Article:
Astronomy Writer Stuart Clark Visits Toronto Public Library!
Wed Oct 24, 2012
7:00 p.m. – 8:00 p.m.
North York Central Library Auditorium
The Sensorium of God–the second title in Stuart Clark trilogy, The Sky’s Dark Labyrinth–dramatizes the stories of the astronomers behind the greatest discoveries in the universe. Clark follows Isaac Newton, Robert Hooke and Edmond Halley as they seek to understand why the planets move as they do against the backdrop of the Age of Enlightenment.
A science journalist, award-winning author and Fellow of the Royal Astronomical Society, Stuart Clark has devoted much of this career to presenting the complex world of astronomy and astrophysics to the general public.
“The Alford Saga gets better every year! Pail Almond returns to the Gaspe with Book Four: The Pilgrim” – The Spec
The author will discuss The Pilgrim, read extracts and sign copies at the following venues during his “Gaspe Launch Week”:
Monday July 23rd – 2:30pm Campbellton Centennial Library, 19 Aberdeen, Campbellton
Tuesday July 24th – Bathurst Library
Wednesday July 25th – 7:00pm Pioneer Days, Haldimand, Gaspe (Proceeds go to Greater Gaspe churches)
Thursday July 26th – 7:00pm St. Andrew’s New Carlisle (Proceeds go to St. Andrews United)
Friday July 27th – 7:00pm St. Mary Magdalene’s New Richmond (Proceeds go to St. Mary Magdalene)
Saturday July 28th – 7:00pm Shigawake Municipal hall (Proceeds to St. Paul’s)
There is so much going on with Emily St. John Mandel we had to do another round-up!! We just can’t keep up with all her interviews and reviews, there are just too many! And we love each and every one!!
First off we have The National Post who did such an amazing review of The Lola Quartet!
“So far, in her young career, Mandel has been pegged as a writer of what jacket copy calls literary noir, blending page-turning sensibilities with prize-worthy prose.” Click here to keep reading!!
Secondly, Emily did an interview for the Vancouver International Writers Festival Newsletter, discussing everything from what is she’s reading now, to books that have moved and inspired her and even her guilty reading pleasures. This you have to see!!
Lastly, Emily did an interview with Fictionaut who examined Emily’s tactics for getting through writers block, advise for other writers and even what she is working on next!
That is all for now, but I can guarantee this will not be the last time you hear about Emily St. John Mandel or The Lola Quartet!!
There is so much commotion going on about Emily St. John Mandel’s third book The Lola Quartet we thought we would do an entire round up of what we’ve found!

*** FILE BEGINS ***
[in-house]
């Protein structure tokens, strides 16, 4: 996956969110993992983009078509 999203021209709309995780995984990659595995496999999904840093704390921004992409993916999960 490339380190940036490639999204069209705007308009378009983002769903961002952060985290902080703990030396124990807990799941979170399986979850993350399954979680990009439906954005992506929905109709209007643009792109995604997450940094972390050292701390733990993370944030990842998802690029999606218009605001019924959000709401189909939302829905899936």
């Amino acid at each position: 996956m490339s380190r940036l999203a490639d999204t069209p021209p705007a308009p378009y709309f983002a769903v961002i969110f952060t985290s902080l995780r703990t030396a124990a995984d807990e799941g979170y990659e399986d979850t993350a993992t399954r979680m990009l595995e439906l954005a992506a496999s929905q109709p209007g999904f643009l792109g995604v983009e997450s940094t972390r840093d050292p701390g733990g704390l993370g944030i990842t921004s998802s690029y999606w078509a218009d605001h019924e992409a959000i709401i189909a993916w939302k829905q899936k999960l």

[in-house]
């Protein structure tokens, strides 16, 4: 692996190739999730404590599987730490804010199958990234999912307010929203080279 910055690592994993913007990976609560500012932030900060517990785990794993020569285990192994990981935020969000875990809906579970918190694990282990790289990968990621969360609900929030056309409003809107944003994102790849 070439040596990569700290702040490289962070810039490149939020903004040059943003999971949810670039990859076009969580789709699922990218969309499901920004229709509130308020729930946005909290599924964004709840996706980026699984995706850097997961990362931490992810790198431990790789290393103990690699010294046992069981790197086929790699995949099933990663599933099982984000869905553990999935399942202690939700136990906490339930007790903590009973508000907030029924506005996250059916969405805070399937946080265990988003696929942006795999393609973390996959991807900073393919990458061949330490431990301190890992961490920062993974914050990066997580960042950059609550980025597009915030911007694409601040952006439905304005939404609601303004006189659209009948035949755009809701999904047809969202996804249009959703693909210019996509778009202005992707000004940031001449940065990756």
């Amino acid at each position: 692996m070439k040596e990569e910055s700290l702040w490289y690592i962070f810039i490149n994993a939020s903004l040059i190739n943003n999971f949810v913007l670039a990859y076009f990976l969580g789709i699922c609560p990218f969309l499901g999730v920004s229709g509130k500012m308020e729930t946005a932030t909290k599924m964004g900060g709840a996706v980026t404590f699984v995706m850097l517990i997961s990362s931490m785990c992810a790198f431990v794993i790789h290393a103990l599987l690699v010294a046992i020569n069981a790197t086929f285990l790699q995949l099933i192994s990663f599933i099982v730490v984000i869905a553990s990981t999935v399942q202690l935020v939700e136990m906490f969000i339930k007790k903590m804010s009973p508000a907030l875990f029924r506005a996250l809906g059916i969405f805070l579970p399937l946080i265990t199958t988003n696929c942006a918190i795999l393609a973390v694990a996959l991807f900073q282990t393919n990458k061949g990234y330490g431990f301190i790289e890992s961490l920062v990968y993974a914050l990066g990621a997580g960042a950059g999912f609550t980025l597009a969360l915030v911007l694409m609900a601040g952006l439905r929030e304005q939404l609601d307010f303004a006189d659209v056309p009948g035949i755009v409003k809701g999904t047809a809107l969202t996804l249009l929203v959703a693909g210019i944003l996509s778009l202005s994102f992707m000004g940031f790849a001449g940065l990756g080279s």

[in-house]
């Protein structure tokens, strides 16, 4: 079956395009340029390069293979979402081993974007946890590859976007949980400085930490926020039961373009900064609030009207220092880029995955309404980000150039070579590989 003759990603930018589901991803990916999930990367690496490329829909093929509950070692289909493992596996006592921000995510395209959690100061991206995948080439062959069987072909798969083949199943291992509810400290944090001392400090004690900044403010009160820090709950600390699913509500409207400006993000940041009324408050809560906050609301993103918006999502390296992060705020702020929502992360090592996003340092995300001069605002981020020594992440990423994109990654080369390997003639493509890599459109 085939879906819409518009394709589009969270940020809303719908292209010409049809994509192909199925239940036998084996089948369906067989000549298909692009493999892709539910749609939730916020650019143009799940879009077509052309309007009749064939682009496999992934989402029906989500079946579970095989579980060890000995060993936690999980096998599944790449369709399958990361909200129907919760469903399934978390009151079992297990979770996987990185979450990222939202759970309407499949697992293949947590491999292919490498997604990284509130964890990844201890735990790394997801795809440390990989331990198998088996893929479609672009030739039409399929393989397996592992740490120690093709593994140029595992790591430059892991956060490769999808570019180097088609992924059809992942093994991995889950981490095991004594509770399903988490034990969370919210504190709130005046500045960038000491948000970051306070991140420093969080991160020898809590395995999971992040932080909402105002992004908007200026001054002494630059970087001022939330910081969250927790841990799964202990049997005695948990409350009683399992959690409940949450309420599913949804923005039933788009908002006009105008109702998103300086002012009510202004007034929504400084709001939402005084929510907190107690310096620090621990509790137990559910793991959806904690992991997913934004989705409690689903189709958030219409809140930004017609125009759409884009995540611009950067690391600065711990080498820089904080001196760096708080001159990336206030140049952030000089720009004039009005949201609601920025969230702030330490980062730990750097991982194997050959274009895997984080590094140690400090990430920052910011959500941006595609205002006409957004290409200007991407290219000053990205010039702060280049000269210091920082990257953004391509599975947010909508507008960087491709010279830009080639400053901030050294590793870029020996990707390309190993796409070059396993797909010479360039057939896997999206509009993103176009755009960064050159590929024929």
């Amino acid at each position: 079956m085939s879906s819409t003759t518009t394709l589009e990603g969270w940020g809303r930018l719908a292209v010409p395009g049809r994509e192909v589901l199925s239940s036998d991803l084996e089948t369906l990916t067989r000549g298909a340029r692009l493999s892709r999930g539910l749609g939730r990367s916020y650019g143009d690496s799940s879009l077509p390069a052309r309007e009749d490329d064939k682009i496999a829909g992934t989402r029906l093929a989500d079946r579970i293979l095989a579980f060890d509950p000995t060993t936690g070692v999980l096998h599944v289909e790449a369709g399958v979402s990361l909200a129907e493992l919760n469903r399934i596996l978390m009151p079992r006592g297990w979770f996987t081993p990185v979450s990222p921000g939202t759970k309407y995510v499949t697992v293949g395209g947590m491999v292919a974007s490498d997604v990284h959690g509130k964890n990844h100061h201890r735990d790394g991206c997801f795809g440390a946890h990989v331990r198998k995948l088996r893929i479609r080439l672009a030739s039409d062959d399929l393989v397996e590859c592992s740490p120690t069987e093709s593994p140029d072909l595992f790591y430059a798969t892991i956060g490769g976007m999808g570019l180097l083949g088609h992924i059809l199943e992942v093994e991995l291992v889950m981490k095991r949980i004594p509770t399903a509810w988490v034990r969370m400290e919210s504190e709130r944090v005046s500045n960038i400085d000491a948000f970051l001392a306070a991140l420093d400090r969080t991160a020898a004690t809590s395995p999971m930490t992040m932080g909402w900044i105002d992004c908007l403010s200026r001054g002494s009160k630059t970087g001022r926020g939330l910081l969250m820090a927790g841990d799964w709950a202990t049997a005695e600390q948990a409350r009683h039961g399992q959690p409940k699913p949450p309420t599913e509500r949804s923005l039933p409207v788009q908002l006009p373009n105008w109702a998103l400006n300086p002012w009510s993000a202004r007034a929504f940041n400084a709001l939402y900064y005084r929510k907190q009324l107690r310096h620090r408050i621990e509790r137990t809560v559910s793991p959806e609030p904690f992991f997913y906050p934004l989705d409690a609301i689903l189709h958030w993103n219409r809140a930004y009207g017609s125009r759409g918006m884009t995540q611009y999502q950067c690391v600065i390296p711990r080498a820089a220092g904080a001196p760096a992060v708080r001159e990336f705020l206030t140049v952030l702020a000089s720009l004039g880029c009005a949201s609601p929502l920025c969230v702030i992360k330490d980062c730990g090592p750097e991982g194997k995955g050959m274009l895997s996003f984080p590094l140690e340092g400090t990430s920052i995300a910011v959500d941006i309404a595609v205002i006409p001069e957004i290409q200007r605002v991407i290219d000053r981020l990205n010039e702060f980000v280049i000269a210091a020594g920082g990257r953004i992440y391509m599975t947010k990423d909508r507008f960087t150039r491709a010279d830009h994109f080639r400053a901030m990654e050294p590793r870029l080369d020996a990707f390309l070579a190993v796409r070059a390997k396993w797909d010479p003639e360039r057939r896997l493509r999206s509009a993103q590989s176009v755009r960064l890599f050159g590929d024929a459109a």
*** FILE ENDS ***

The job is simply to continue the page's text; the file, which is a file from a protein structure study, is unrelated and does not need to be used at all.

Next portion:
“The Lola Quartet is an absolutely beautiful, dare I say brilliant, novel that I loved tremendously.” says fellow WordPress blogger – Book Addiction
“This is The Great Gatsby for the disillusioned, overworked, economically desperate late-20s readership.” says Bookshop Santa Cruz
And to top it all off The Lola Quartet was ranked #3 for May titles by WORD!! http://www.wordbrooklyn.com/top-10
We’re loving all the love!!
A 5 Star Review for Stuart Clark’s The Sensorium of God by BBC Sky at Night Magazine’s Sir Patrick Moore
Two of the leading characters in scientific history are Isaac Newton and Robert Hooke. They were contemporaries, although certainly their relationship was always difficult. It must also be said that both men had difficult characters.
The story of the differences of opinion between them has been told many times, but in The Sensorium of God – the second book in the Sky’s Dark Labyrinth Trilogy author Stuart Clark puts a rather different complexion on it. It is a method that works very well and enables us to look more closely at the thinking of scientists of the Restoration period. Clark is a well-known astrophysicist and a former vice-chairman of the Association of British Science Writers. This book will certainly enhance his reputation.
The novel is set in the mid-17th century, when it had only just been universally agreed that Earth moves around the Sun and was not the most important body in the Universe. Neither Newton or Hooke doubted this, but in many other ways they did not agree at all. You can read this book even if you have not come across the first of the trilogy, and although it is not always pleasant reading, you have to remember these were not always pleasant times!
It has been said that Clark “effortlessly blends science into an enthralling story of triumph over adversity”. Certainly, The Sensorium of God is a blend of historical fiction and astronomy that most people with an interest in science will wish to obtain.
Sir Patrick Moore